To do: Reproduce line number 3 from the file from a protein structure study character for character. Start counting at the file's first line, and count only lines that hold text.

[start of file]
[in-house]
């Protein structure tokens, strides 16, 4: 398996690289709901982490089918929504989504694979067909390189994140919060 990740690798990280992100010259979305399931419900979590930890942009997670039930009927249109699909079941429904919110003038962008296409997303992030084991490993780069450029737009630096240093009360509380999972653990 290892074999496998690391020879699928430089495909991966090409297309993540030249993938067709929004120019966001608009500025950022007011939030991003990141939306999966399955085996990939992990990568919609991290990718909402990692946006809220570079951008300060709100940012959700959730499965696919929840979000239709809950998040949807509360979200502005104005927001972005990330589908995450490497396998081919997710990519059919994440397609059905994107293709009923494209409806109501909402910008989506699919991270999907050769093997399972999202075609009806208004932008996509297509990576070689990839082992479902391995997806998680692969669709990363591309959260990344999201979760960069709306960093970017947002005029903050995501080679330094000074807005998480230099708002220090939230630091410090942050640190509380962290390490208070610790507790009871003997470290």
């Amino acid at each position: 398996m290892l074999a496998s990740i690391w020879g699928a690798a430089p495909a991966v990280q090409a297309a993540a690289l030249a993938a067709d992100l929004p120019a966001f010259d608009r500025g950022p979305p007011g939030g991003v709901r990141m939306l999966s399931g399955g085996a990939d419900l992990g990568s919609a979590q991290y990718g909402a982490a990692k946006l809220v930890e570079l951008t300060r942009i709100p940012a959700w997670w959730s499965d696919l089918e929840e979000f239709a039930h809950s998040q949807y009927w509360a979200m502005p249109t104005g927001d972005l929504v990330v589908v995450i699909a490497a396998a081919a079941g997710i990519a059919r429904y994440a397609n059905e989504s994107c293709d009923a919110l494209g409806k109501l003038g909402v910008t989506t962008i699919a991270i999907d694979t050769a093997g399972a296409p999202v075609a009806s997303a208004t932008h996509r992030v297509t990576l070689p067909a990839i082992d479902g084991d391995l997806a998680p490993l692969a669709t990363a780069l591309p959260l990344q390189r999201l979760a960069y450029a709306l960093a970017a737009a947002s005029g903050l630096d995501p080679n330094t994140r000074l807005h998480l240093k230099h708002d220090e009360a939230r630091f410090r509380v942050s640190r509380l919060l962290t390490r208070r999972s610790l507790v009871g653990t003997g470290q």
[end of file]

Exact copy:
């Amino acid at each position: 398996m290892l074999a496998s990740i690391w020879g699928a690798a430089p495909a991966v990280q090409a297309a993540a690289l030249a993938a067709d992100l929004p120019a966001f010259d608009r500025g950022p979305p007011g939030g991003v709901r990141m939306l999966s399931g399955g085996a990939d419900l992990g990568s919609a979590q991290y990718g909402a982490a990692k946006l809220v930890e570079l951008t300060r942009i709100p940012a959700w997670w959730s499965d696919l089918e929840e979000f239709a039930h809950s998040q949807y009927w509360a979200m502005p249109t104005g927001d972005l929504v990330v589908v995450i699909a490497a396998a081919a079941g997710i990519a059919r429904y994440a397609n059905e989504s994107c293709d009923a919110l494209g409806k109501l003038g909402v910008t989506t962008i699919a991270i999907d694979t050769a093997g399972a296409p999202v075609a009806s997303a208004t932008h996509r992030v297509t990576l070689p067909a990839i082992d479902g084991d391995l997806a998680p490993l692969a669709t990363a780069l591309p959260l990344q390189r999201l979760a960069y450029a709306l960093a970017a737009a947002s005029g903050l630096d995501p080679n330094t994140r000074l807005h998480l240093k230099h708002d220090e009360a939230r630091f410090r509380v942050s640190r509380l919060l962290t390490r208070r999972s610790l507790v009871g653990t003997g470290q």